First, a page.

The Platform

Photo illustration by John Lyman

With Ukraine, Turkish President Recep Tayyip Erdogan is trying to have it both ways.

As we all know, the war between Russia and Ukraine started on February 24, 2022, when Russia declared a “special military operation” in Ukraine. In that time, aside from the tens of thousands of Russian soldiers who have been needlessly killed, thousands of Ukrainians have lost their lives, and many more have fled their country. So where does Turkey fit into all of this?

Turkey has tried to act as a mediator between Russia and Ukraine. For example, it helped negotiate the agreement which allowed Ukrainian grain to reach the world market, and this agreement has been seen as a Turkish success by many Western countries. Turkey also played a crucial role in reconciliation and mediation sessions, the establishment of a humanitarian corridor, and the exchange of Russian and Ukrainian prisoners of war.

At the same time, the Bayraktar family, who have close connections to Recep Tayyip Erdogan, has provided much-needed drones to Ukraine. On the other hand, Turkey has not complied with Western sanctions imposed on Russia, and when it has it has begrudgingly done so. Erdogan has repeatedly stressed that he considers Vladimir Putin a friend, and this would help explain Turkish opposition to NATO membership for Sweden and Finland. Erdogan’s opposition to Sweden and Finland joining NATO has been described as a pre-election policy.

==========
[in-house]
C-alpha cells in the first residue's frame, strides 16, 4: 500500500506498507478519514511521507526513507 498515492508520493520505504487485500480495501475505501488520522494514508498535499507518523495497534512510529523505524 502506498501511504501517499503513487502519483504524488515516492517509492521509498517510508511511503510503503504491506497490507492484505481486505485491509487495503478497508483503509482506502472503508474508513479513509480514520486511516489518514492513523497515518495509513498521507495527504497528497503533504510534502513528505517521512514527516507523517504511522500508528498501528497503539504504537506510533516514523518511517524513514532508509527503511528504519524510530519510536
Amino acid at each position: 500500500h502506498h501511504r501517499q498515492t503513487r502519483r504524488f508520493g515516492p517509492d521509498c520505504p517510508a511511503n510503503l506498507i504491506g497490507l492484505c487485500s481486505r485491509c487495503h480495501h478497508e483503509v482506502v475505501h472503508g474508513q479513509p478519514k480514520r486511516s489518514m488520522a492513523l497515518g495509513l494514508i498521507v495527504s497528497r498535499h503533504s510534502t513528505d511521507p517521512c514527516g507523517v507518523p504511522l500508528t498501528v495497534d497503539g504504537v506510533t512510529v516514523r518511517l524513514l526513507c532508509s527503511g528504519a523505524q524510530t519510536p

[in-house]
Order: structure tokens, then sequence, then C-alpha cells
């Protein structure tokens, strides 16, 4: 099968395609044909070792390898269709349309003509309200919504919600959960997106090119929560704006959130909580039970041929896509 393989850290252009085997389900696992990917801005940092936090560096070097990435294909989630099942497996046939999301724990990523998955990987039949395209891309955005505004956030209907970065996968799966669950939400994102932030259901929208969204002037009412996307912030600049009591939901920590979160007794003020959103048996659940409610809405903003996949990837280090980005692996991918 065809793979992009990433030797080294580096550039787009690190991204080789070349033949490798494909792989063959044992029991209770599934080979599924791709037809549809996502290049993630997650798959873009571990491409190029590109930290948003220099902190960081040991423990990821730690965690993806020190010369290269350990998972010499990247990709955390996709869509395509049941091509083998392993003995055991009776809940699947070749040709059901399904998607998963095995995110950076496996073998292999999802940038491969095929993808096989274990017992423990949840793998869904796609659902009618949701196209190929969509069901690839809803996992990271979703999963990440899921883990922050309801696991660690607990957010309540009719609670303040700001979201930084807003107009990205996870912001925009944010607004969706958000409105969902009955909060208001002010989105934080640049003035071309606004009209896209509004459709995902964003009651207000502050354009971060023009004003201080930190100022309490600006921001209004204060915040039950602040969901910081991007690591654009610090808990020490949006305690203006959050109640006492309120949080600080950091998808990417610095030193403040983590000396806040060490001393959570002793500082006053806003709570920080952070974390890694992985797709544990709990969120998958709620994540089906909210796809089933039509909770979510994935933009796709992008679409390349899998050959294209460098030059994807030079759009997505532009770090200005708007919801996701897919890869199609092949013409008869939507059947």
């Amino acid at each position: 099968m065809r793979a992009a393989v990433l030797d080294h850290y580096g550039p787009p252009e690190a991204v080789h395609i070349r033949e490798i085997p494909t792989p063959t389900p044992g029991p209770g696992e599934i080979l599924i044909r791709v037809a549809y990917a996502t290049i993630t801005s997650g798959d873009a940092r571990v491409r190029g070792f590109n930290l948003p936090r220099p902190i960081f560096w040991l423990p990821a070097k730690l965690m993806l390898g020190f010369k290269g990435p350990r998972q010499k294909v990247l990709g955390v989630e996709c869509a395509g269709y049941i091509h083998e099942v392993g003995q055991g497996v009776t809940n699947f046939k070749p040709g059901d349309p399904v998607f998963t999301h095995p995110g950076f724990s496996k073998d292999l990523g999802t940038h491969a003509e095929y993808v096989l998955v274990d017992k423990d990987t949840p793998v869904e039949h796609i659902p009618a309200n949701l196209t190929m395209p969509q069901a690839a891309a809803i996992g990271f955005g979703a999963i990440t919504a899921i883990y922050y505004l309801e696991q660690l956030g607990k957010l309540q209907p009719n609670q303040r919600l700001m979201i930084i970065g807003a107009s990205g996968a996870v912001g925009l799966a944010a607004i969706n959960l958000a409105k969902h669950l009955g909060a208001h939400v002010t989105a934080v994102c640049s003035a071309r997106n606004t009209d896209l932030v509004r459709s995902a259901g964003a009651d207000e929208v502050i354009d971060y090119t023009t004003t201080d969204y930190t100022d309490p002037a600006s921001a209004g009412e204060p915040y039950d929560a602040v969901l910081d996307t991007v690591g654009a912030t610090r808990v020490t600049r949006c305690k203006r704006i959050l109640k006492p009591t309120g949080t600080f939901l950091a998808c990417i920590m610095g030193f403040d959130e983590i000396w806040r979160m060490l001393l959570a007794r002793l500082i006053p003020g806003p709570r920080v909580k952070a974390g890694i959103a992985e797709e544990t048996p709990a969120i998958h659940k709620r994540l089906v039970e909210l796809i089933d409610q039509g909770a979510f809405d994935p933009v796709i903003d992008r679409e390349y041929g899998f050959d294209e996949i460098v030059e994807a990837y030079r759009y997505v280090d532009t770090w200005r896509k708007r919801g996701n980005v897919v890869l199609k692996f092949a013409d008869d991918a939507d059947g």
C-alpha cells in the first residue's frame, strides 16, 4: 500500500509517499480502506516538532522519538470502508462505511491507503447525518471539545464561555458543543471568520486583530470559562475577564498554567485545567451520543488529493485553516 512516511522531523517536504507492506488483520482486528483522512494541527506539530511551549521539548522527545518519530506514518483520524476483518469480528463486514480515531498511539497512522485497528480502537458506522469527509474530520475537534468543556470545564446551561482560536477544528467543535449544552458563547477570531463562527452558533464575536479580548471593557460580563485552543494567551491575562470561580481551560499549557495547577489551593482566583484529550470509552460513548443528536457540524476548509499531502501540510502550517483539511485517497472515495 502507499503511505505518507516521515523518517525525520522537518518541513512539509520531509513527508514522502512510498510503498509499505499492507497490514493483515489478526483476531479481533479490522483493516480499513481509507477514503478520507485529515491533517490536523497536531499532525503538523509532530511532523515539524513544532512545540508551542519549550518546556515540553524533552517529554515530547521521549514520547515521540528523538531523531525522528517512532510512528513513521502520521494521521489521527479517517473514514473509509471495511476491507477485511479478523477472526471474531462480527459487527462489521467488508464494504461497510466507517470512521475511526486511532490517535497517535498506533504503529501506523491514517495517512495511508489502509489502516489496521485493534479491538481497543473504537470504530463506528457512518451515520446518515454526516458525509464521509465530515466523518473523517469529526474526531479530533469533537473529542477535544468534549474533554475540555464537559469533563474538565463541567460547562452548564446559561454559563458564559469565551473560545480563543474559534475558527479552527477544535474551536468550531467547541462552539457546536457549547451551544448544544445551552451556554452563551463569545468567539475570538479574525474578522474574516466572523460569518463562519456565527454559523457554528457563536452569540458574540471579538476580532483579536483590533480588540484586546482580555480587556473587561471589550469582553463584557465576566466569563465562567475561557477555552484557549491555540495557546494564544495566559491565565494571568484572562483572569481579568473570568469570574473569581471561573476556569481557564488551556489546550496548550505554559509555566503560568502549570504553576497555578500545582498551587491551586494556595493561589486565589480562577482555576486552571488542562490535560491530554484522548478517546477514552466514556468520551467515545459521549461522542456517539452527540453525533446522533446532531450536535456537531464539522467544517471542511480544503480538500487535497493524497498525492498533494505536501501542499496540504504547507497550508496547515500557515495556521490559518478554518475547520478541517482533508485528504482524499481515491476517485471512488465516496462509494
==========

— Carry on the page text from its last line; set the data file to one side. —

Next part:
Trade between Russia and Turkey has not decreased during Russia’s invasion of Ukraine; on the contrary, it reached $50 billion at the end of 2022. Despite Putin’s international pariah status, Erdogan has never fully turned his back on his personal friend and kindred spirit.

What helps explain Erdogan’s approach to the most violent conflict on European soil since the Second World War? For Turkey, the steps that Erdogan has taken are intended not to tie his hands and are very much in line with what he and Turkey stand to gain. How this plays out and what rewards it offers to Erdogan remains to be seen.

Cansu Ece Goksin completed her studies at the Middle East Technical University and State University of New York in the Political Science and International Affairs department. After graduation, Cansu worked as a banker in Turkey in investor relations and project finance. Cansu is currently pursuing her post-graduate studies at University of Pavia, Italy in the Political Science department and is also a columnist.